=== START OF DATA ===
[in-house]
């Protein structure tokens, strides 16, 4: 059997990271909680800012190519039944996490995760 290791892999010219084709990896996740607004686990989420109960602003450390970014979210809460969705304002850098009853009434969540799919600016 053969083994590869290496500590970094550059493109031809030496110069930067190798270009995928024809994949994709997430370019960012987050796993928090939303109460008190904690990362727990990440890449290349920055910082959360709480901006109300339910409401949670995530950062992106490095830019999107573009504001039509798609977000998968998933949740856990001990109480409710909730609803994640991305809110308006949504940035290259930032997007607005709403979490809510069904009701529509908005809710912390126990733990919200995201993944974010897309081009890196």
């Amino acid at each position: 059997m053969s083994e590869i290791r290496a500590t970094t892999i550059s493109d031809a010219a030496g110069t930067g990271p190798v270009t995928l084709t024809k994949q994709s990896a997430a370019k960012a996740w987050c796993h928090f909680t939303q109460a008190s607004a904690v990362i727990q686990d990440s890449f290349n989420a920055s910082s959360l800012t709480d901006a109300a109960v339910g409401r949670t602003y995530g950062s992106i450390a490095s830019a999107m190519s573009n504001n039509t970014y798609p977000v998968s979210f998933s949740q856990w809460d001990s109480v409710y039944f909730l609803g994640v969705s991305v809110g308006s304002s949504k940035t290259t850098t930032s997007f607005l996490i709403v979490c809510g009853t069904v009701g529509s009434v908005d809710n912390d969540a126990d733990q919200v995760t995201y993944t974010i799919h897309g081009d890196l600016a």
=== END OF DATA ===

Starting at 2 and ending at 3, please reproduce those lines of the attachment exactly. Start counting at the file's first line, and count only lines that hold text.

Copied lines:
């Protein structure tokens, strides 16, 4: 059997990271909680800012190519039944996490995760 290791892999010219084709990896996740607004686990989420109960602003450390970014979210809460969705304002850098009853009434969540799919600016 053969083994590869290496500590970094550059493109031809030496110069930067190798270009995928024809994949994709997430370019960012987050796993928090939303109460008190904690990362727990990440890449290349920055910082959360709480901006109300339910409401949670995530950062992106490095830019999107573009504001039509798609977000998968998933949740856990001990109480409710909730609803994640991305809110308006949504940035290259930032997007607005709403979490809510069904009701529509908005809710912390126990733990919200995201993944974010897309081009890196």
């Amino acid at each position: 059997m053969s083994e590869i290791r290496a500590t970094t892999i550059s493109d031809a010219a030496g110069t930067g990271p190798v270009t995928l084709t024809k994949q994709s990896a997430a370019k960012a996740w987050c796993h928090f909680t939303q109460a008190s607004a904690v990362i727990q686990d990440s890449f290349n989420a920055s910082s959360l800012t709480d901006a109300a109960v339910g409401r949670t602003y995530g950062s992106i450390a490095s830019a999107m190519s573009n504001n039509t970014y798609p977000v998968s979210f998933s949740q856990w809460d001990s109480v409710y039944f909730l609803g994640v969705s991305v809110g308006s304002s949504k940035t290259t850098t930032s997007f607005l996490i709403v979490c809510g009853t069904v009701g529509s009434v908005d809710n912390d969540a126990d733990q919200v995760t995201y993944t974010i799919h897309g081009d890196l600016a």